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Date: Wednesday, January 17, 2018
Speaker: Raman Sundrum, Physics Department, University of Maryland
Topic: Fundamental Physics and the Fifth Dimension
Time and Location: 1:00 p.m., with Q&A to follow in a 1st floor conference room at the American Center for Physics (www.acp.org), 1 Physics Ellipse, College Park, MD — off River Rd., between Kenilworth Ave. and Paint Branch Parkway.
Abstract: The central aspirations, successes and puzzles of Particle Physics will be reviewed, the 2012 discovery of the Higgs boson at the CERN Large Hadron Collider (LHC) illustrating all these aspects. The notion of Naturalness will be introduced as the organizing “gambling” principle behind many searches for new particles and forces beyond the current Standard Model. The interplay between deep theoretical mechanisms of naturalness, such as Extra Spacetime Dimensions, Supersymmetry and Particle Compositeness, and experimental strategies at the LHC and even more powerful future colliders and detectors will be illustrated.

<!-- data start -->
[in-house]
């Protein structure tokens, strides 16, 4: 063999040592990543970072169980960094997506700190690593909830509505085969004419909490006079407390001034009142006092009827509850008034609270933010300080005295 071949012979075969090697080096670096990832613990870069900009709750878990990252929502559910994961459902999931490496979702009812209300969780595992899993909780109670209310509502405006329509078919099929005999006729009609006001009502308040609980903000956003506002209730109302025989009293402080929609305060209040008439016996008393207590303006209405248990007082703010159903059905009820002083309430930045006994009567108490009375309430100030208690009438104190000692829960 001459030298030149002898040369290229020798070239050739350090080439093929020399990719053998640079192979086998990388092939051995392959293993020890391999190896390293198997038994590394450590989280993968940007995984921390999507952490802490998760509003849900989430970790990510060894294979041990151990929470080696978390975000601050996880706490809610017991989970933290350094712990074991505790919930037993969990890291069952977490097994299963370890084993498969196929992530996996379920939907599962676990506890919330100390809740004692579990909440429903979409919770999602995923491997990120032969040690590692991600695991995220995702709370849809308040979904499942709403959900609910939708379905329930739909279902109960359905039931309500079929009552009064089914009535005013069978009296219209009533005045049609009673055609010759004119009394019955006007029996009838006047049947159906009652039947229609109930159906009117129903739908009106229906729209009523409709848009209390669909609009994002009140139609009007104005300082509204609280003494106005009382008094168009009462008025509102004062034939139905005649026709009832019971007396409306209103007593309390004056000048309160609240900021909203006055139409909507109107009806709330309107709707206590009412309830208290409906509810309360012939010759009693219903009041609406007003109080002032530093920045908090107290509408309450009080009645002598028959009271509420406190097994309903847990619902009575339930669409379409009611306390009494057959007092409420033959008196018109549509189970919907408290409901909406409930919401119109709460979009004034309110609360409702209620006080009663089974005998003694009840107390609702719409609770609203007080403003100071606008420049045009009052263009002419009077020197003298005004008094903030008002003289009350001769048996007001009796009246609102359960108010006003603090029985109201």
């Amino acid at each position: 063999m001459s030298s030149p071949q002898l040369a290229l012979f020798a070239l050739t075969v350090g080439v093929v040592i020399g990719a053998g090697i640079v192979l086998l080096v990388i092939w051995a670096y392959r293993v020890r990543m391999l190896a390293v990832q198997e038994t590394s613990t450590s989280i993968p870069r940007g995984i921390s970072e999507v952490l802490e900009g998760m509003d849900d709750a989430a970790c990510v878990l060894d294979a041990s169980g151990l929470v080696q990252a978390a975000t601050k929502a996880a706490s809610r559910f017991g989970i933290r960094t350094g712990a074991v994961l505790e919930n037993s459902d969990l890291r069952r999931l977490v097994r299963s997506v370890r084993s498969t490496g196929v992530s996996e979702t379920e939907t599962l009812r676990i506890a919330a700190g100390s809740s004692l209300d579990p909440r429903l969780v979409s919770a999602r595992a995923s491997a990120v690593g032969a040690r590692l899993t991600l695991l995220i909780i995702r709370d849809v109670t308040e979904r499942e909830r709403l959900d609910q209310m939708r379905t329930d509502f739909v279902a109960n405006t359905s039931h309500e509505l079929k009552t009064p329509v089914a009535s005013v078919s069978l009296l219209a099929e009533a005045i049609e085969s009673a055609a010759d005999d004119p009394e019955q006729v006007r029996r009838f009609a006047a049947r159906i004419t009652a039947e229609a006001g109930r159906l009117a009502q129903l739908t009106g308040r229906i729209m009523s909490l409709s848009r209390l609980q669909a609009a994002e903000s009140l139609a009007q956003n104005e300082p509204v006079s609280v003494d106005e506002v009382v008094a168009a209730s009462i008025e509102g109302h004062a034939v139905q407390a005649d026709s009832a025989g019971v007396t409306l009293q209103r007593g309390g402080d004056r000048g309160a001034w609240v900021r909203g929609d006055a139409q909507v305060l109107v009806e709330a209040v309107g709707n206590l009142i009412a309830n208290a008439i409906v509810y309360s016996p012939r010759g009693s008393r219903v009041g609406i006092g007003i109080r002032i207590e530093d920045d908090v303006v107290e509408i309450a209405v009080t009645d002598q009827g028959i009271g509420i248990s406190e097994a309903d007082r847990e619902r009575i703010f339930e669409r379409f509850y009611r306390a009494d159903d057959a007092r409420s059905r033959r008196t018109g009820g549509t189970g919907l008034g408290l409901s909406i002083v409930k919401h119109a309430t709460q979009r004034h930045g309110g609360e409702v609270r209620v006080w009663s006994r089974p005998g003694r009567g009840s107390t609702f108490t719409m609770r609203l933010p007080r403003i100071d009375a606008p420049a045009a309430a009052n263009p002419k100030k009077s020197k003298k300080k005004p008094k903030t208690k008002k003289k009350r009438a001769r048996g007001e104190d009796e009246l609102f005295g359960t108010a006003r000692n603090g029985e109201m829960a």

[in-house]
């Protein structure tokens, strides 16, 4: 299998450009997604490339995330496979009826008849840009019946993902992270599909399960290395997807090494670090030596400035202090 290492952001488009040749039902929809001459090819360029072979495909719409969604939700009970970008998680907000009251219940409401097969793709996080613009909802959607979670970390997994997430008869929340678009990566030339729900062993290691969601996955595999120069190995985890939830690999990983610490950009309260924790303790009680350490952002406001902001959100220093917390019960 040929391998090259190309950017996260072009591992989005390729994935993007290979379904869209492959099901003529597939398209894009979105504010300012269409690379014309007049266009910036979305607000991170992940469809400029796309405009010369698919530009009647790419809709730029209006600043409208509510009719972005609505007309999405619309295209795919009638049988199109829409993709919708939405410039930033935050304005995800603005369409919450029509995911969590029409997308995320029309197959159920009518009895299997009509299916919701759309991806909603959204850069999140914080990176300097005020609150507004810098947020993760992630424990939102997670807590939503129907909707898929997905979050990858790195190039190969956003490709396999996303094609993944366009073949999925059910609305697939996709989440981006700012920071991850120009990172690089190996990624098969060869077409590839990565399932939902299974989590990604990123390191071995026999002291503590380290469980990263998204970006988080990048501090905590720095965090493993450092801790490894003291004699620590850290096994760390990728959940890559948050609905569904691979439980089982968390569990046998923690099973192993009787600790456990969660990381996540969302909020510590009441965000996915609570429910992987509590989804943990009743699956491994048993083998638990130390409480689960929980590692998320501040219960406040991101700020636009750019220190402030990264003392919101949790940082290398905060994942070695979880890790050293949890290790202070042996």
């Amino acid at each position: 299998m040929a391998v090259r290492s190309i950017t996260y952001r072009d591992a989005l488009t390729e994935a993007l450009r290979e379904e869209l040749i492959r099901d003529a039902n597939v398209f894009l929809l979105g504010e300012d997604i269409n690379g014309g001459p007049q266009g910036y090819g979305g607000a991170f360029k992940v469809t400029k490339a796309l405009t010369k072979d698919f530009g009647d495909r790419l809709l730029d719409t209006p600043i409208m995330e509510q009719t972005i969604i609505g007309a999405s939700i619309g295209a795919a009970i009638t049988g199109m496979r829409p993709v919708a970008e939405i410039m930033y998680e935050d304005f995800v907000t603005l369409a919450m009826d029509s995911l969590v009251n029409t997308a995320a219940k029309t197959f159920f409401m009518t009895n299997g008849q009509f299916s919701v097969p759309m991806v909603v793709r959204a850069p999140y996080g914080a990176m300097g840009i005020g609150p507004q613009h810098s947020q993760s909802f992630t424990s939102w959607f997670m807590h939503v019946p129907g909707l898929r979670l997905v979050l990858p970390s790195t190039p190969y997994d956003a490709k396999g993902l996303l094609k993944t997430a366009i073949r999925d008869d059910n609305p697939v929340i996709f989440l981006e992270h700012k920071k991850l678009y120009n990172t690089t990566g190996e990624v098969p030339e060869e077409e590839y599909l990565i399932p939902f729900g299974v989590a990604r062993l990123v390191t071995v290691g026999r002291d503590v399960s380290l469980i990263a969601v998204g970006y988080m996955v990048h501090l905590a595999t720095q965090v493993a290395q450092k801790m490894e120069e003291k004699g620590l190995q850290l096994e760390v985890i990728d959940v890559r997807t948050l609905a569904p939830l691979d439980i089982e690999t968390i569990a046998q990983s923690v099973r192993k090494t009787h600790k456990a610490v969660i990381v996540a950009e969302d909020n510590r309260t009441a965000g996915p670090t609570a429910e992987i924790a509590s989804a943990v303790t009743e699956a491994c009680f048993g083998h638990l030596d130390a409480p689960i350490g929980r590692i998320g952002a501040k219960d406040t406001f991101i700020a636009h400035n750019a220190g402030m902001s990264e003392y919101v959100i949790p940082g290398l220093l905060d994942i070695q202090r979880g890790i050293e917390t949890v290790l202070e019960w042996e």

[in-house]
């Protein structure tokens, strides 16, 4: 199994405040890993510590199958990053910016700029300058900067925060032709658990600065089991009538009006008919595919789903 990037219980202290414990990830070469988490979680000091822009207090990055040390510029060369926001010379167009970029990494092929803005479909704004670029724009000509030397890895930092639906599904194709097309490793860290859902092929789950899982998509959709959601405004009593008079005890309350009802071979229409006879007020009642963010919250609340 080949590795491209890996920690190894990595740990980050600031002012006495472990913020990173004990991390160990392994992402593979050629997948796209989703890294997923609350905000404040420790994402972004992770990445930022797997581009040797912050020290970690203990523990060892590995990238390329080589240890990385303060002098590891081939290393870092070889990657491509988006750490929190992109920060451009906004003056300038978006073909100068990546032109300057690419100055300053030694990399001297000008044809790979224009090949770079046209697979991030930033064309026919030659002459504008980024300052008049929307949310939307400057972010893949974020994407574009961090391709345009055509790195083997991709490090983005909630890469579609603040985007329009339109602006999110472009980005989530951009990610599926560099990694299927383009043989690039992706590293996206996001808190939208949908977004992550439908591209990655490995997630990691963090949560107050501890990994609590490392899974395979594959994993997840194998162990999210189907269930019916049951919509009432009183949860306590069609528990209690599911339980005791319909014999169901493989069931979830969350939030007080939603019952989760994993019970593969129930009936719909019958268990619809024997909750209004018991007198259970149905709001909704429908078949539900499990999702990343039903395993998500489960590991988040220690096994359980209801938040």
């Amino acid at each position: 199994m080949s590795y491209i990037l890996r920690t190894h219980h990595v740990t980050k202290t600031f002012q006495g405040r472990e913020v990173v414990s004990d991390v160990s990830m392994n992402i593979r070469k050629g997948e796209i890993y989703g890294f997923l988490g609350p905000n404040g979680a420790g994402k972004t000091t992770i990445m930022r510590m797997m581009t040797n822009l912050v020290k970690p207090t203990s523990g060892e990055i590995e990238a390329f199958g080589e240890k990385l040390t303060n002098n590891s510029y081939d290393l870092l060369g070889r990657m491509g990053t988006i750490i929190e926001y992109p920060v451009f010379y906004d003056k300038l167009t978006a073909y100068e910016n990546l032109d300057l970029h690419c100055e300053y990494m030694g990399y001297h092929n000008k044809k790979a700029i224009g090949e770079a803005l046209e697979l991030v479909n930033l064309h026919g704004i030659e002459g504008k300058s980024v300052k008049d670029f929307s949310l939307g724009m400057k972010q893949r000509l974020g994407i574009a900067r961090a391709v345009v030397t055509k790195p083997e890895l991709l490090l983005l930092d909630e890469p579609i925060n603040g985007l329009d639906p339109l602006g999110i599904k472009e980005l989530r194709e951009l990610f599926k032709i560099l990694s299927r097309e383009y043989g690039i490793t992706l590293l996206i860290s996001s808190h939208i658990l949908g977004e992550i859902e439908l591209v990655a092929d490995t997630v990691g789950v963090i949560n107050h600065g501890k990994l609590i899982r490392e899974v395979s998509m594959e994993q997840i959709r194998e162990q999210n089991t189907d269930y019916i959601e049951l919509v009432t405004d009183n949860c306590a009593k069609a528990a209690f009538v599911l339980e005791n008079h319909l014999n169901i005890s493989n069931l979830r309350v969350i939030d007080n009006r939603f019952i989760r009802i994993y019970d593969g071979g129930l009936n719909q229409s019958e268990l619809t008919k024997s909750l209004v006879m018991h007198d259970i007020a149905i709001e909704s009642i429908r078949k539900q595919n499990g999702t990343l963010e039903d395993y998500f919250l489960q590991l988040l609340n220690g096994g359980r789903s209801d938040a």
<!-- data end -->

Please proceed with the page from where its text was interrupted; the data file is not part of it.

Biography: Raman Sundrum is a Distinguished University Professor at the University of Maryland working in theoretical particle physics, and the Director of the Maryland Center for Fundamental Physics. He obtained his PhD from Yale University in 1990, after which he did postdoctoral fellowships at UC Berkeley, Harvard, Boston University and Stanford, before joining the physics faculty at Johns Hopkins in 2000. He moved to his current position at Maryland in 2010. He is best known for co-authoring the "Randall-Sundrum" scenario for particle physics based on "warped" higher-dimensional spacetime. It has led to many developments in particle theory, string theory, gravity theory, and has inspired a number of experimental searches at the CERN Large Hadron Collider. Dr. Sundrum also works on Supersymmetry, cosmology, and quantum field theory.